Once the outer layers of corneal tissue have been removed, a corneal-scleral rim 10' is excised from the donor cornea, as shown in FIG. 4. (Line 21 represents the cuts made into the eye to excise the rim.) FIG. 4 shows a cross-sectional view of the front portion of a donor eye from which a cap 20 comprising a thickness of outer layers of tissue has been removed by a surgeon using a generally transverse cut. The excised portion of the cornea is placed in an appropriate preserving medium, such as tissue culture mediums, where it may be stored for a relatively short period of time, usually on the order of days or weeks. The donor cap removed from the donor eye with the transverse cut may also be preserved and used in a partial thickness transplant or as a donor cap in the transplantation method of this invention.
During a corneal endothelium transplant of this invention, the patient-recipient cornea will be prepared by first removing a partial thickness of outer layers of corneal tissue. In the portion of the patient recipient's cornea remaining after the thickness has been removed, shown as 30 in FIG. 5, the surgeon cuts into the cornea (cuts represented as 31) and removes a plug 33 of diseased or damaged cornea comprising Descemet's membrane D and corneal endothelium N, the remaining corneal tissue rim 34 forming a bore 35 through the cornea.
Upon completion of the removal of the patient's corneal plug 33, the corneal-scleral rim of the donor cornea, 10 in FIG. 6, is cut with the endothelial surface N up to form a donor replacement plug 17 comprising the posterior layers of the patient's cornea, the donor plug 17 having substantially the same dimensions as the corneal plug 33 being replaced.
As shown in FIG. 4 the cuts 31 made into the cornea to remove a plug of donor or patient corneal tissue will desirably be made along an axis 40 that is generally perpendicular to the tangent line 13 through the center of the outermost surface of the cornea, the tangent being substantially perpendicular to the line of vision 16. In a preferred embodiment, the plug of corneal patient tissue 33 will be removed from the center 36 of the area of cornea remaining after the thickness of outer layers of tissue was removed. The donor and patient corneal plugs are desirably generally cylindrical.
The transverse dimensions of the thickness of outer layers of tissue removed from the patient's or donor's cornea will desirably be equal to or greater than the transverse dimensions of the donor or patient corneal plug. It is to be understood that the transverse dimensions of the thickness and plug may differ but preferably the transverse dimensions of the plug will be only slightly less than the transverse dimensions of the outer thickness, so that the plug's transverse dimensions will be in the range of 80%-90% of the transverse dimensions of the thickness of outer corneal layers.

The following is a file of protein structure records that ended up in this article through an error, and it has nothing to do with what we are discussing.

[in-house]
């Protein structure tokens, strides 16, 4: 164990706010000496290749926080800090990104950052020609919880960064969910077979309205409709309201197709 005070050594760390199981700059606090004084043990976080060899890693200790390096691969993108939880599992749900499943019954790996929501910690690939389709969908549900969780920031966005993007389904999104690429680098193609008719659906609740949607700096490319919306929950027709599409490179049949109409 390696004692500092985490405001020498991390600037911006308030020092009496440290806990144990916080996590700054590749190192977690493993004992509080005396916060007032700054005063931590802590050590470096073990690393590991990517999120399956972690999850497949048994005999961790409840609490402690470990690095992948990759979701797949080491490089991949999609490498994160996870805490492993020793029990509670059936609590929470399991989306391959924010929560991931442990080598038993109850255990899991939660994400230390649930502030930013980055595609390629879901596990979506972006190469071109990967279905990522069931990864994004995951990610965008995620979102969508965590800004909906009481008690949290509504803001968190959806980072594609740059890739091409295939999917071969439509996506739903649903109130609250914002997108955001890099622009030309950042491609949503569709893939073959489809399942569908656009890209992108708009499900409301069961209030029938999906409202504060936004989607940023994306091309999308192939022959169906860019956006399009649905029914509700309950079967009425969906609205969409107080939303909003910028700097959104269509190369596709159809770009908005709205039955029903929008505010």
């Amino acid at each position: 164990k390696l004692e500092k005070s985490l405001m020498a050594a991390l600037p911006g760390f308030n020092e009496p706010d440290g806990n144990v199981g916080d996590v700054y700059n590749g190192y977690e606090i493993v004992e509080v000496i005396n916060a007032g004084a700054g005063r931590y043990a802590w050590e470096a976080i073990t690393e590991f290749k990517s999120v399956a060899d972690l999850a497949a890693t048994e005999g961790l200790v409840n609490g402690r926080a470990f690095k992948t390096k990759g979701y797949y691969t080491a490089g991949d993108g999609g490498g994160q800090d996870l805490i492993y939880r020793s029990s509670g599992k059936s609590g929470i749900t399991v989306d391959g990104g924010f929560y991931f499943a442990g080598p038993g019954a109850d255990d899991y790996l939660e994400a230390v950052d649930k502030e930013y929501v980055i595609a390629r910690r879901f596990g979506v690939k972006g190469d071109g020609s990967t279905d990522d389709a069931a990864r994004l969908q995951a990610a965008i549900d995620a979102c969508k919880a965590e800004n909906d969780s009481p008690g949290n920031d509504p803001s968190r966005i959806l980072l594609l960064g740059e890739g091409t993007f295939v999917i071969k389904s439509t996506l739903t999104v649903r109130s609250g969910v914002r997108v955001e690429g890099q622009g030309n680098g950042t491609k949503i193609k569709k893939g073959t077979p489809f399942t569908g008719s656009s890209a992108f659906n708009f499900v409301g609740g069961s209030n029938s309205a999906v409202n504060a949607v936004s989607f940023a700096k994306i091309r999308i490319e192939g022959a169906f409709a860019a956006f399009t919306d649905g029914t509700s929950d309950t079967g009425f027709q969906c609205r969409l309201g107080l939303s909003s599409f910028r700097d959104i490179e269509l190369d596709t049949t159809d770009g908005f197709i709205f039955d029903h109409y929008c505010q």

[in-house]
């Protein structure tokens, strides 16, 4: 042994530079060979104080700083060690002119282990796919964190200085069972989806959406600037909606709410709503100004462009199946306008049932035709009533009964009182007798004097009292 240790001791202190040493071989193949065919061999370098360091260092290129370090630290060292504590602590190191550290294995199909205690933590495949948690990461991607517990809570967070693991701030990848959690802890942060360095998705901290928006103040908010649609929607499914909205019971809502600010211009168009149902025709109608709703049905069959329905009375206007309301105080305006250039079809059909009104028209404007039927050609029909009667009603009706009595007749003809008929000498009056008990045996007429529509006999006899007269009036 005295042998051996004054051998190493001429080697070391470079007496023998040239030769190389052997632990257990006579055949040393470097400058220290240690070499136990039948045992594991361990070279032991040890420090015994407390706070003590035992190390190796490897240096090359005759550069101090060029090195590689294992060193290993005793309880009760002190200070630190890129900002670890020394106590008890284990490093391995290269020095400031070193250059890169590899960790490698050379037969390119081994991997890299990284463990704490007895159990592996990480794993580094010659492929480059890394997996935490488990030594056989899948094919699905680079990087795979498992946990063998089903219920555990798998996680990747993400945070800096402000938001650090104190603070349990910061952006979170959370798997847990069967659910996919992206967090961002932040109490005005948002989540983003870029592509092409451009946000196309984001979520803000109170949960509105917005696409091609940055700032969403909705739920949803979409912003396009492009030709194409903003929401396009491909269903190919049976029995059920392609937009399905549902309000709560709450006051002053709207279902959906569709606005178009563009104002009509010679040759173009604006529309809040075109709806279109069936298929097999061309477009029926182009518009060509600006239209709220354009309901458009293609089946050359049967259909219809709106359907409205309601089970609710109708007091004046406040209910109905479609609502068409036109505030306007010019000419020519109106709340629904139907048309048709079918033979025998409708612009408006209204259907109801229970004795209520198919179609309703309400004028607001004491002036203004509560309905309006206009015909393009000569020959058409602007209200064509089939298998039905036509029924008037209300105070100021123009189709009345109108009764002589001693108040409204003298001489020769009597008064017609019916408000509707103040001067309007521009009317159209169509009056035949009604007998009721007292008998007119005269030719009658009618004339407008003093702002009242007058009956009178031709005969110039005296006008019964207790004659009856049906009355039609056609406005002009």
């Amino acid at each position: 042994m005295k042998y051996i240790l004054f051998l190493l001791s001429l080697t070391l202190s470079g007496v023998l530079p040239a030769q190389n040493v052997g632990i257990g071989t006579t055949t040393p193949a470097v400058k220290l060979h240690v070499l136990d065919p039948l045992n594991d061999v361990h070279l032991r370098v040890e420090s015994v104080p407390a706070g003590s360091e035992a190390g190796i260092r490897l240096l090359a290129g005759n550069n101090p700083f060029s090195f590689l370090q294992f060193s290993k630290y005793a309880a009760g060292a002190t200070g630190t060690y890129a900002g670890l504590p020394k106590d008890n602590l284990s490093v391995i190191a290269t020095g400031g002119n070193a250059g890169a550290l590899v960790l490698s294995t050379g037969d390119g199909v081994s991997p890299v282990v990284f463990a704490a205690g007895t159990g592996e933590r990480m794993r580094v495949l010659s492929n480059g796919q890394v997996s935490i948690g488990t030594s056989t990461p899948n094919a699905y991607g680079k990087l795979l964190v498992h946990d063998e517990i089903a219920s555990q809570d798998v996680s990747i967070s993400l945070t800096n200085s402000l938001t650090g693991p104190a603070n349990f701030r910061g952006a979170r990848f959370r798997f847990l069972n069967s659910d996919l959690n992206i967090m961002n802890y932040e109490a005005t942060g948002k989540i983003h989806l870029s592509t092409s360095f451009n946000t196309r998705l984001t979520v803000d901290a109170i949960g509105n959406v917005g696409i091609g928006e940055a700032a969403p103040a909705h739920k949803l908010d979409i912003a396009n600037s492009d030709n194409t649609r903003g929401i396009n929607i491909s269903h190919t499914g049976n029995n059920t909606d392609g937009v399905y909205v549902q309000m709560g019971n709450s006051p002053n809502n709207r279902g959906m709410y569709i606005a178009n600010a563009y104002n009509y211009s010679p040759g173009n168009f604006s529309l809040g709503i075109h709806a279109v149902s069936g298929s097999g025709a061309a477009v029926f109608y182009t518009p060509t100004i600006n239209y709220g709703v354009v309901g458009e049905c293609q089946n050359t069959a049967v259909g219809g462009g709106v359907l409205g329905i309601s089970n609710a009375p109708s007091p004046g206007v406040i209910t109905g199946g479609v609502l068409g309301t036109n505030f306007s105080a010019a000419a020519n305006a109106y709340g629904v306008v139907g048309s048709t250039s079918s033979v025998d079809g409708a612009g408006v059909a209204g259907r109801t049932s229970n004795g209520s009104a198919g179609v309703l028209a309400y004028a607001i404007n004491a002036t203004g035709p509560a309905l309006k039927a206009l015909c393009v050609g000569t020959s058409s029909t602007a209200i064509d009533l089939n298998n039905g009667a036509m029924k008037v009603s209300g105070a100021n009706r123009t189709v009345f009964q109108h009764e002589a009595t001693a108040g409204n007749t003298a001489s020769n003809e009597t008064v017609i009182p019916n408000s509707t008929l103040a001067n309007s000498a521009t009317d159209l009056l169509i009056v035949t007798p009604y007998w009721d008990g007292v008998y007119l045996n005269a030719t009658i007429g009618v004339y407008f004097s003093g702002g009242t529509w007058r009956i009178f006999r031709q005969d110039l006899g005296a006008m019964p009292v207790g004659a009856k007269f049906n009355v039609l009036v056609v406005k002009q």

After the patient plug has been removed, the donor replacement plug may then be transferred and inserted into position in the recipient patient's cornea and secured in place by well known techniques, preferably with direct sutures. Once the posterior layers of the cornea have been replaced, then a replacement cap that is the partial thickness of outer layers of corneal tissue removed from the patient's cornea or a donor cap that is a similar thickness of outer layers of corneal tissue from a donor eye will be placed over the area of the patient's cornea from which the thickness of tissue was removed and over the replacement plug and secured in place with known attachment means, preferably with direct sutures.
Referring to FIG. 7, another method of the invention is shown which comprises the steps of cutting through the full thickness of a patient's cornea C to form a plug 45 having a beveled edge 46 and an inner and outer surface 47, 48 and wherein the beveled edge slopes inwardly toward the center of the cornea from the outer surface to the inner surface, removing the plug to from the cornea thereby forming a bore 49 through the remaining portion of the patient's cornea, and placing into the bore an ocular implant (not shown) sized and shaped to fit closely in the bore.
Any suitable instrument can be employed in making the cuts into the cornea, such as a trephine of the type normally used in full thickness transplant procedures, a knife, motorized slicer, or laser. Similarly, any suitable instruments can be employed in making a transverse cut, such as a knife, motorized slicer, or laser.
The ocular implant used with a method of the invention may comprise fresh or preserved tissue or artificial tissue material either synthesized or derived from a biological source.
The invention also relates to an ocular prosthesis shown in FIG. 8 implanted in a cornea. The ocular prosthesis 50 comprises a replacement cap component 51 having a slightly domed anterior surface, the component being sized and configured to replace a partial thickness anterior portion of a cornea of an eye, the thickness being replaced including epithelial layer, Bowman's membrane and corneal stroma and a replacement plug component 52 extending posteriorly from the posterior surface of the anterior portion, sized and configured to replace a full thickness portion of the cornea, the plug component having a width or diameter smaller than the width or diameter of the cap component. The prosthesis may be formed as an integral unit or the two components may be attached to each other using any known attachment means such as adhesives and the like.